25. Hally

    Chickie – Middle school, and the kids who attend it with you SUCK. I met one of my best friends there, but without her, I would pretty much say EVERYTHING about it made me miserable. And the taunting of the ‘have & have nots of boobage’ and the boys who stink and wear horrible clothes. And the popular girls who are pretty but vacant…all of it sucked. BUT it was over in 3 years. 3!!! That’s it! And high school was such a bigger group of kids, that I rarely had to see the girls that made me miserable.

    BUT – I wanted to add this little tidbit….and this is an HONEST TO GOD true story. My mom (who is not nearly as kick butt as yours) started dating my 8th grade history teacher. Yes…that’s right…DATING, then married him, then divorced him. You wanna talk about awkward adjustments?!?! I’m your gal. Hang in there , and know that you are on the right path. It’s a bumpy and miserable one, but it IS the right one.

    Mir – You are pretty. And I’m proud of you for not shin kicking and throat punching other grown ups even when they derserve….And I am SO SO SO proud of your girl. You are raising her right.

  26. Michele

    Mir – a message to Chickadee from me if you feel it’s appropriate to pass on:

    Dear Chickadee,

    I am a 36 year old woman. I currently own my own business, have a happy and strong marriage, and two children I love.

    But 13? 13 sucked so much I sometimes thought I wouldn’t make it. It was terrible. It was hard. And the other kids around me certainly didn’t make it easier.

    I have two things to say to you.

    1) It DOES get better. It absolutely does. Hang on to that. Talk to your mom about it when it gets hard, don’t shut her out – I know that can be hard, but your mom used to be your age. She knows how it feels. But regardless of how hard it is now, you are special, you are unique, and you are very, very loved.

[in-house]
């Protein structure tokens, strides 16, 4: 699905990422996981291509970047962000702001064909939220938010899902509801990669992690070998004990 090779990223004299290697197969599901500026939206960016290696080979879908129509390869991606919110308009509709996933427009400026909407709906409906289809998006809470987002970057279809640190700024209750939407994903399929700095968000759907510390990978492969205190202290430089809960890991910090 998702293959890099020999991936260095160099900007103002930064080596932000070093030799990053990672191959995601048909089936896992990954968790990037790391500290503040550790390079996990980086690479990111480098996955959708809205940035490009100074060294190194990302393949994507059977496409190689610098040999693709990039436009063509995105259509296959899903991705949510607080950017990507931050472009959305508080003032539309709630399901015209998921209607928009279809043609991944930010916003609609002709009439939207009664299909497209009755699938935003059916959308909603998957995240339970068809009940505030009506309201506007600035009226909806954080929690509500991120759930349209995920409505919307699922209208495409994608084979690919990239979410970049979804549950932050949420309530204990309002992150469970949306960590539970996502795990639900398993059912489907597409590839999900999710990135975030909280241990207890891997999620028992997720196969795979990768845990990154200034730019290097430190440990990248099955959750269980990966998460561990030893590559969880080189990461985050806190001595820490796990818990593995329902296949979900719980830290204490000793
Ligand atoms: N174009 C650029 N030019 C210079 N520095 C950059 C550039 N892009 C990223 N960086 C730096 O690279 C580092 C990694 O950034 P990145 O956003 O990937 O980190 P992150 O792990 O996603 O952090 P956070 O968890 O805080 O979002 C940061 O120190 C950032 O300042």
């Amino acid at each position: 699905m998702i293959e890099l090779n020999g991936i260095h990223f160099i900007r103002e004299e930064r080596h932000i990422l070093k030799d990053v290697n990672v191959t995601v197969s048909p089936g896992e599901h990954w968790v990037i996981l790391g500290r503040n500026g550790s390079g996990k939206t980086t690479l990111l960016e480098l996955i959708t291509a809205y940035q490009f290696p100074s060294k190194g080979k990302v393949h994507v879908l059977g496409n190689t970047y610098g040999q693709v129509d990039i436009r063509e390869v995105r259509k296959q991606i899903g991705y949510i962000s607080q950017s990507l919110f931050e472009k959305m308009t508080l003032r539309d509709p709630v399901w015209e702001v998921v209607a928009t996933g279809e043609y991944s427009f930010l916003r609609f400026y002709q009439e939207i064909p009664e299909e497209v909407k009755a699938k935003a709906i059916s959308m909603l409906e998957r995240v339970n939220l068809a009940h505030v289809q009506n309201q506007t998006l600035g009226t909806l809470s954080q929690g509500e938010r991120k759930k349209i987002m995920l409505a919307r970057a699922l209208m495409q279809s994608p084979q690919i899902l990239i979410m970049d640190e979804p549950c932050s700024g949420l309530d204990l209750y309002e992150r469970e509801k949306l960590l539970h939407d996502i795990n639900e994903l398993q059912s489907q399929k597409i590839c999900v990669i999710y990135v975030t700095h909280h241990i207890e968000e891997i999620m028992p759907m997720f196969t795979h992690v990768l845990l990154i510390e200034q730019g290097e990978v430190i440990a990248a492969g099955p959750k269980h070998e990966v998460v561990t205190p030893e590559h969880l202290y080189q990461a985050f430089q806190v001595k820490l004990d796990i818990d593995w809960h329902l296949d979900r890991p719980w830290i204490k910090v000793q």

2) I understand from your mom’s blog that you’re in the band. I was too, all through high school. Looking back now, I think it saved me. So, cherish the community that gives you. Years from now… You might even still be friends with those folks (I think half of my Facebook friends now are former bandmates).


  27. Mandy


    You are brave, and it *is* hard. I second, and third – and all the way to twenty-third what has been said before. I think it’s worse for the smart ones, but I may just be wallowing in remembrances of my own angst-ridden teen years. Trust yourself and your family. You’ve got a terrific one. Also, read some Judy Blume. And as for the other parents? I think you and your mom should design a line of Hallmark-ish cards for sucky parents and their sucky offspring. Wouldn’t it feel soooo good to slip one of those suckers in the mail, Mir? Maybe you could even do a design contest on here. The proceeds could go in C’s college fund.

    Mir, best of luck tonight. Can’t wait to read about it!

  28. Beth R

    Aaaannnnddddd… we see yet again where that sense of “male entitlement” is nurtured. sigh. I’m very proud of both Chickadee and you, regardless of the other parents’ inability/unwillingness to do the right thing.

  29. Rebecca